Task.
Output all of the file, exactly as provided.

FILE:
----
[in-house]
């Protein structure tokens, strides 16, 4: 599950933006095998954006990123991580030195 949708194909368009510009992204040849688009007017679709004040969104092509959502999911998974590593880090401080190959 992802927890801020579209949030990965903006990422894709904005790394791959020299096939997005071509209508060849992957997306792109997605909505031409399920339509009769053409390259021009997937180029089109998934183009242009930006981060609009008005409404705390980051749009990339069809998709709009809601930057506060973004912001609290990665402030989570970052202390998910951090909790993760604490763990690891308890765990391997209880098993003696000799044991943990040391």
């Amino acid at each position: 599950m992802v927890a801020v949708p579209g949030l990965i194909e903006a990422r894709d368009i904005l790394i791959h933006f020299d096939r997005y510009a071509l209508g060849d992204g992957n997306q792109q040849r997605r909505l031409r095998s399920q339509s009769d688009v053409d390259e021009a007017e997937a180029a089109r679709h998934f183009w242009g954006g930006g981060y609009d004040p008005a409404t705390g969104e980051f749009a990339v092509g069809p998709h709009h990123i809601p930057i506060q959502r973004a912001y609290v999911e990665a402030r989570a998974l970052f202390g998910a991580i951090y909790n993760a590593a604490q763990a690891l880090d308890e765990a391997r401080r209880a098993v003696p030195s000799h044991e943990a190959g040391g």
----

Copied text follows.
[in-house]
């Protein structure tokens, strides 16, 4: 599950933006095998954006990123991580030195 949708194909368009510009992204040849688009007017679709004040969104092509959502999911998974590593880090401080190959 992802927890801020579209949030990965903006990422894709904005790394791959020299096939997005071509209508060849992957997306792109997605909505031409399920339509009769053409390259021009997937180029089109998934183009242009930006981060609009008005409404705390980051749009990339069809998709709009809601930057506060973004912001609290990665402030989570970052202390998910951090909790993760604490763990690891308890765990391997209880098993003696000799044991943990040391």
């Amino acid at each position: 599950m992802v927890a801020v949708p579209g949030l990965i194909e903006a990422r894709d368009i904005l790394i791959h933006f020299d096939r997005y510009a071509l209508g060849d992204g992957n997306q792109q040849r997605r909505l031409r095998s399920q339509s009769d688009v053409d390259e021009a007017e997937a180029a089109r679709h998934f183009w242009g954006g930006g981060y609009d004040p008005a409404t705390g969104e980051f749009a990339v092509g069809p998709h709009h990123i809601p930057i506060q959502r973004a912001y609290v999911e990665a402030r989570a998974l970052f202390g998910a991580i951090y909790n993760a590593a604490q763990a690891l880090d308890e765990a391997r401080r209880a098993v003696p030195s000799h044991e943990a190959g040391g």